7 Signs Your Water Heater Needs to Be Repaired

7 Signs Your Water Heater Needs to Be Repaired

Your water heater is essential to your home, but like anything else, it gets old and sometimes needs to be repaired. The average water heater lasts anywhere from eight to 12 years, but a water heater can malfunction at any time. So if you’ve lived in your home for a while but haven’t repaired your water heater, keep an eye on it! 

Knowing the signs of when it’s time to repair your water heater will minimize hiccups and keep you and your family comfortable at home.

Today’s blog discusses water heaters, primarily the seven signs it’s time to repair your water heater. Keep reading to learn more. 

How Does A Water Heater Work?

There are two types of water heaters – electric and gas – that pretty much function the same way. First, there’s a dip tube where cold water comes in. Then, that water is heated inside the tank and flows through the heat-out pipe to your water pipes.

In everyday life, water heaters are most often used for cooking, cleaning, showering/bathing, and space heating, making them essential for 21st-century living. 

If you notice the signs that you should repair your water heater in time, you can salvage the situation and (hopefully) not be left without a water heater.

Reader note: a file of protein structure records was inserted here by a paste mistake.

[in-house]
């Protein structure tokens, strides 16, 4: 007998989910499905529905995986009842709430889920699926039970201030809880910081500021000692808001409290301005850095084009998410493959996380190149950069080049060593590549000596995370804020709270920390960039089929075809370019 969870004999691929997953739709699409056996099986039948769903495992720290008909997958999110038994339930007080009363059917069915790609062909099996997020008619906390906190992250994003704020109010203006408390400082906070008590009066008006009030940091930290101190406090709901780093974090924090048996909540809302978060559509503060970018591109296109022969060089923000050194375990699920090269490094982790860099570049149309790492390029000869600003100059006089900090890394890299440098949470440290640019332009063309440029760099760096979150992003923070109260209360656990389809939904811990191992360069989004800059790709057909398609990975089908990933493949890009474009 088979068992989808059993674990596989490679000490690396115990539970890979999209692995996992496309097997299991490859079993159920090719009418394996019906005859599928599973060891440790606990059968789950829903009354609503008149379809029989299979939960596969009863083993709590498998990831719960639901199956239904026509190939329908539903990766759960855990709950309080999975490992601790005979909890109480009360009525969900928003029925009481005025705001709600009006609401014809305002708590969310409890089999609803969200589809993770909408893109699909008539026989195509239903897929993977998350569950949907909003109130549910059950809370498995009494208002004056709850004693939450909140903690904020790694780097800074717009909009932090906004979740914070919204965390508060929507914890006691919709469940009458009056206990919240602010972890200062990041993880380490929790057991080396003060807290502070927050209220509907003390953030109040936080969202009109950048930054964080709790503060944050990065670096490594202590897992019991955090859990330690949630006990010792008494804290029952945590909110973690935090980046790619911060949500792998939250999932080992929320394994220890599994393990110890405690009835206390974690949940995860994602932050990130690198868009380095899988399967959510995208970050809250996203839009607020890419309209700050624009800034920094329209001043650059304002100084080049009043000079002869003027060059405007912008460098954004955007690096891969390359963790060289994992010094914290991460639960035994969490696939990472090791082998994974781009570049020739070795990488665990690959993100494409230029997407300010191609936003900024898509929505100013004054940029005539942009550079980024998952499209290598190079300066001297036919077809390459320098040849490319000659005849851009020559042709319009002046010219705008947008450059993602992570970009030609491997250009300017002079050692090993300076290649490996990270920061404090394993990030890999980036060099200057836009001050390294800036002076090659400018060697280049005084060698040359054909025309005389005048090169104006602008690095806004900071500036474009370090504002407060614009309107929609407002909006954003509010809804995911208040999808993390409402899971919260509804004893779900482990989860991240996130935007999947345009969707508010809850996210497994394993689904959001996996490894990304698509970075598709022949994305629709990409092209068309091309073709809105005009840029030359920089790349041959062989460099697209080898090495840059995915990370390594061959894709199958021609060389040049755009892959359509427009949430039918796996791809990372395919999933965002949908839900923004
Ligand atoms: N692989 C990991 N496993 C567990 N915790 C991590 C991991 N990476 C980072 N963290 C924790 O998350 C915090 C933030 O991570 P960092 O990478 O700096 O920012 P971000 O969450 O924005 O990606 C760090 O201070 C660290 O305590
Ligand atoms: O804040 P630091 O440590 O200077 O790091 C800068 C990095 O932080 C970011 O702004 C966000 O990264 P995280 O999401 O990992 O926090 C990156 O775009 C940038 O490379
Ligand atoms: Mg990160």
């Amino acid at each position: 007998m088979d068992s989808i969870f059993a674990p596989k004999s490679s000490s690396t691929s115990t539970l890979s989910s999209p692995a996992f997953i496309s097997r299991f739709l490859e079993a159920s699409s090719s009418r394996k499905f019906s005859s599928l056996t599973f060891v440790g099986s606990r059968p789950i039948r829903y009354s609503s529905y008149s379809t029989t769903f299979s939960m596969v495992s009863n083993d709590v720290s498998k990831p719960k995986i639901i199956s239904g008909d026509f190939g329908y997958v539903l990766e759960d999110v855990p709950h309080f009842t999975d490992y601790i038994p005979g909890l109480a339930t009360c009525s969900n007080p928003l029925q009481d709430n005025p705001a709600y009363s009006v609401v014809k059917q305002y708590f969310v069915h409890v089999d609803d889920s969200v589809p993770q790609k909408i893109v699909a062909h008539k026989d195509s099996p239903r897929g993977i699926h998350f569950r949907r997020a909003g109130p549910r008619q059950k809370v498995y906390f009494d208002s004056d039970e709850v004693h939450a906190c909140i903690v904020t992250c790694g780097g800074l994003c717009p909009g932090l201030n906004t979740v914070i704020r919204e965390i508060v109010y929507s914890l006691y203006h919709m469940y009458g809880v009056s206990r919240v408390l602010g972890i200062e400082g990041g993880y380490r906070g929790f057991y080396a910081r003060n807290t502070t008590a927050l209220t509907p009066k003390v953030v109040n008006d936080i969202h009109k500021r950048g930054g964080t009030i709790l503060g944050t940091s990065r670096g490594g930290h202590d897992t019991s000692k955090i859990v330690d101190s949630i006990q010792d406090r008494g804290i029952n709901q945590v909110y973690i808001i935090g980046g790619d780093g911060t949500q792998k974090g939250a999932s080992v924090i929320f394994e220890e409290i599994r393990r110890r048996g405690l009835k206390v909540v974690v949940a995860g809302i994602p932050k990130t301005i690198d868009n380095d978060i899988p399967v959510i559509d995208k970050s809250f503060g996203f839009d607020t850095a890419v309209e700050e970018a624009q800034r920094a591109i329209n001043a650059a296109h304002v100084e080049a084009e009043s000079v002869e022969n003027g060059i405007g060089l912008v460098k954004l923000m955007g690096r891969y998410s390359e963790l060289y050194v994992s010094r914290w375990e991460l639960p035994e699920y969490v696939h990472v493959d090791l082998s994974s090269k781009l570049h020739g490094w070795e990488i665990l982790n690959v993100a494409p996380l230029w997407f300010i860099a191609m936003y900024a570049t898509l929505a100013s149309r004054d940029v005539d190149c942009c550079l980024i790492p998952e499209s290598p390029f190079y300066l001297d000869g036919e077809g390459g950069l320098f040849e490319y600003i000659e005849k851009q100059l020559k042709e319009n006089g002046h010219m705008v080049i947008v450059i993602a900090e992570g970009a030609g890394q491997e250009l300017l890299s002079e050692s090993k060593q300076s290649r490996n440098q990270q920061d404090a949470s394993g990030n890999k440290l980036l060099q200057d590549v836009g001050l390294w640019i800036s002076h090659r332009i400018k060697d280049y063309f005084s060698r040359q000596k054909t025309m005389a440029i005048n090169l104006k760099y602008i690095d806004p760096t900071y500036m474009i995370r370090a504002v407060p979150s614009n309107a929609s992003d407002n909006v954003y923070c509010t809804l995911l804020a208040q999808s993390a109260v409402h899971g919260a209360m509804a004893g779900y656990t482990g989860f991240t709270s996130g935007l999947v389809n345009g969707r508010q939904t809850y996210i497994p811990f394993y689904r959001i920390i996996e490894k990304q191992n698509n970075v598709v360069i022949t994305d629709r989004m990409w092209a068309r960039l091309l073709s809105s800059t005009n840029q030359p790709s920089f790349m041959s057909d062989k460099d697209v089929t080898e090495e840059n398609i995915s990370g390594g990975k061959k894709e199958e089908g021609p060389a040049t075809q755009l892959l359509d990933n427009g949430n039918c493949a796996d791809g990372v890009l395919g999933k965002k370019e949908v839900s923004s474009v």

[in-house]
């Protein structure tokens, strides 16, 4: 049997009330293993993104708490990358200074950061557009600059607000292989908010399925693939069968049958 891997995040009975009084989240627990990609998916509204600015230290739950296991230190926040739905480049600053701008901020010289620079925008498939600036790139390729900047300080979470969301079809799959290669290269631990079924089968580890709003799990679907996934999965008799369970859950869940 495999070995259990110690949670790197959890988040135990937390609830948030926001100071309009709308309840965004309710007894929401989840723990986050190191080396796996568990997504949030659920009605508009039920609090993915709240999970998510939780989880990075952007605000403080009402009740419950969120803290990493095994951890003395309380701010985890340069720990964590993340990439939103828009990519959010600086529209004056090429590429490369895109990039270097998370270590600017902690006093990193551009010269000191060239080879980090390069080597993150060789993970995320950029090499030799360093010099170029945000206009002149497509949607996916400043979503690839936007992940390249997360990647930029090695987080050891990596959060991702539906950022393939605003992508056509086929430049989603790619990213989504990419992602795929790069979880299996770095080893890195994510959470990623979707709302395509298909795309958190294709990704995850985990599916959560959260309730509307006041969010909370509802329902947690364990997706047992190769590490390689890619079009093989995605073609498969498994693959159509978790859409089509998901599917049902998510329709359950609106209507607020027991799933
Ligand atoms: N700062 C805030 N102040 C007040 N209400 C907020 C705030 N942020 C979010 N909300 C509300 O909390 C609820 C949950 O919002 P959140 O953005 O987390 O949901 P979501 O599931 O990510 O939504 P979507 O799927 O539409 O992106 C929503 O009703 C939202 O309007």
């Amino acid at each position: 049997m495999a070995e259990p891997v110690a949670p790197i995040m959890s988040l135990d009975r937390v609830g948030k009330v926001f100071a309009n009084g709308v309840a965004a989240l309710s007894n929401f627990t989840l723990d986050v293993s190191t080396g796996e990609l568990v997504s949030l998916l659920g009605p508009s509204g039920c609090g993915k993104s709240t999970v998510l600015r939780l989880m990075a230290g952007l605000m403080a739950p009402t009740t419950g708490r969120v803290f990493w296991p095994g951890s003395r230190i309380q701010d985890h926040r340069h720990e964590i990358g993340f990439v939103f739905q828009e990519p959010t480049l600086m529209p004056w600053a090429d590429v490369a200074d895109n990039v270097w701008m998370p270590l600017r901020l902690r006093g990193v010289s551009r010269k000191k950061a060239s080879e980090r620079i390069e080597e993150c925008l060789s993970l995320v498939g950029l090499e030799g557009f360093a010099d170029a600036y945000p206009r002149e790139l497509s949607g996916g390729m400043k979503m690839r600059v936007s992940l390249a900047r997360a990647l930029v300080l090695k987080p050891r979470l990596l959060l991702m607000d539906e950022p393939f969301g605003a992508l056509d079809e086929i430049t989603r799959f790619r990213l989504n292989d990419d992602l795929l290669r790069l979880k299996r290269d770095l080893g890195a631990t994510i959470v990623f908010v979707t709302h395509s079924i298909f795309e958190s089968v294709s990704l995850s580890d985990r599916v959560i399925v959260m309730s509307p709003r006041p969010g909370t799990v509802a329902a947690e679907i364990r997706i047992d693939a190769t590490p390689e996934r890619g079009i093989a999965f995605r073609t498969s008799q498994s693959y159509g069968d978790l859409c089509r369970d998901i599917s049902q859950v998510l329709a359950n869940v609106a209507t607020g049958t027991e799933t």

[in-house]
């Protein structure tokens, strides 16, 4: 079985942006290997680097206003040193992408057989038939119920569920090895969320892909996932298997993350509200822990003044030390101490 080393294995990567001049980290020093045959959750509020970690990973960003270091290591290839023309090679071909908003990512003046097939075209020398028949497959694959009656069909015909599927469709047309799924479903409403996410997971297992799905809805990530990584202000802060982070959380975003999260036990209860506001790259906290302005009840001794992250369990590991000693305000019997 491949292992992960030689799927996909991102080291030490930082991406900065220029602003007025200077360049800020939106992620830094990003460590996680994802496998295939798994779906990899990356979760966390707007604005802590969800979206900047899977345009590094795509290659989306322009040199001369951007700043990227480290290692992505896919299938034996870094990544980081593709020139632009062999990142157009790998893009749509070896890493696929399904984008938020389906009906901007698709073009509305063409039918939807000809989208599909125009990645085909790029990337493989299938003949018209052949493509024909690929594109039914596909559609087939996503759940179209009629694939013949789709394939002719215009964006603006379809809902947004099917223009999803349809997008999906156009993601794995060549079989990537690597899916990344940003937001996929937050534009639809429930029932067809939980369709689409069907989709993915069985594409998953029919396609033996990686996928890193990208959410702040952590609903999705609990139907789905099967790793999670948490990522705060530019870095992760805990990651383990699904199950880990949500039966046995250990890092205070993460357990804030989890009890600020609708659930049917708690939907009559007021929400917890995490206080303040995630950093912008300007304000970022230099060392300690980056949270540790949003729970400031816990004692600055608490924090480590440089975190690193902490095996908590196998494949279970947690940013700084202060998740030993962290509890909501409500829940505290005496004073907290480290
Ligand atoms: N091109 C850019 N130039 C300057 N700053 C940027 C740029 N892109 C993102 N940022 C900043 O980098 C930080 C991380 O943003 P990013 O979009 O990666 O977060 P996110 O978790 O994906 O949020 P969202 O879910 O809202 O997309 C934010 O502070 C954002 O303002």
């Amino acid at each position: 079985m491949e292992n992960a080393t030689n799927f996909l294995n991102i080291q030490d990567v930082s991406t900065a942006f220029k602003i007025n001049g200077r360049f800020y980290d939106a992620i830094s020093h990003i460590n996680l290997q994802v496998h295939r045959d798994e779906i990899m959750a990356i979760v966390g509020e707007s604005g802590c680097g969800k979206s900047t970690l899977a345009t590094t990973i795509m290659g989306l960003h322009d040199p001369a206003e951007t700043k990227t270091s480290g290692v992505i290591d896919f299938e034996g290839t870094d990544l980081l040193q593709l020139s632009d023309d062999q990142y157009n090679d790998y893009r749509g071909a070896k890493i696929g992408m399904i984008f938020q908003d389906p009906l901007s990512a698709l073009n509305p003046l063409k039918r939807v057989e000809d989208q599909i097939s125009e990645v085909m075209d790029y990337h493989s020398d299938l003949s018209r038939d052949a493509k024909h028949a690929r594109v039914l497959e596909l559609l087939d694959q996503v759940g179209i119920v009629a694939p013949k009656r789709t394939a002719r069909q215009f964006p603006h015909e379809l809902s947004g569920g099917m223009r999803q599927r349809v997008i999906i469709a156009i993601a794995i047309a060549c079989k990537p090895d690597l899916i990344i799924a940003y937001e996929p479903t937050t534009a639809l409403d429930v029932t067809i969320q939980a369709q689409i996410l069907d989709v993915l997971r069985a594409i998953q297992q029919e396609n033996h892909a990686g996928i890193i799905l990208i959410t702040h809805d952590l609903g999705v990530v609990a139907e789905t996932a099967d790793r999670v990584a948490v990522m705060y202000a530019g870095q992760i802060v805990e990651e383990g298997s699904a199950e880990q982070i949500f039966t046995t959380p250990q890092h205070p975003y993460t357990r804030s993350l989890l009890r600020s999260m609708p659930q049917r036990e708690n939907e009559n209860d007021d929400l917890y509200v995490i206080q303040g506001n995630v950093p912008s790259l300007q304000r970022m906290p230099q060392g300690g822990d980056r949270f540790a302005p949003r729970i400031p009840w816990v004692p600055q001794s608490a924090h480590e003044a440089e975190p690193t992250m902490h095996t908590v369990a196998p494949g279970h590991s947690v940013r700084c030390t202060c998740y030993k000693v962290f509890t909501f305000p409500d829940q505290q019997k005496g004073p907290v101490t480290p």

Signs to Repair Your Water Heater

Your water is cloudy, sandy, or rusty-looking.

  • Corrosion produces discolored water and is a common problem for water heaters that have been around for a while. While this could initially alarm you, there’s no reason to panic. 
  • There’s a simple test to determine whether your water heater is the issue or whether the problem is coming from a different source, like your main water supply. 
  • You’ll want to run your cold tap water for several minutes to see if that water is discolored, as this indicates that the problem is not originating from the water heater. You might need a repair, but it’s likely unrelated to your water heater.
  • However, the issue is likely with your water heater if you don’t see a rusty color in your cold tap water. A common cause of this is sediment building up in the tank. 
  • It’s possible to fix this issue by draining your water heater’s tank and cleaning out the sediment. But if the water is still discolored, the water heater will need to be replaced.

Not enough or no hot water.

  • Are you noticing a lack of hot water in your home? If you’ve run the water for several minutes, but minimal or no hot water comes through the pipes, you have a problem. 
  • The problem could be your electrical thermostat, which should be between 120 to 140 degrees Fahrenheit. Readjusting your water heater could solve the problem.
  • However, if it doesn’t, you could be looking at a broken heating element requiring a plumber’s assistance. The plumber can fix the problem, replace the parts, and restore hot water to your home in hours. 
  • The only caveat is if your water heater is past its prime. In that case, purchasing a new water heater might be cheaper than repeatedly repairing it.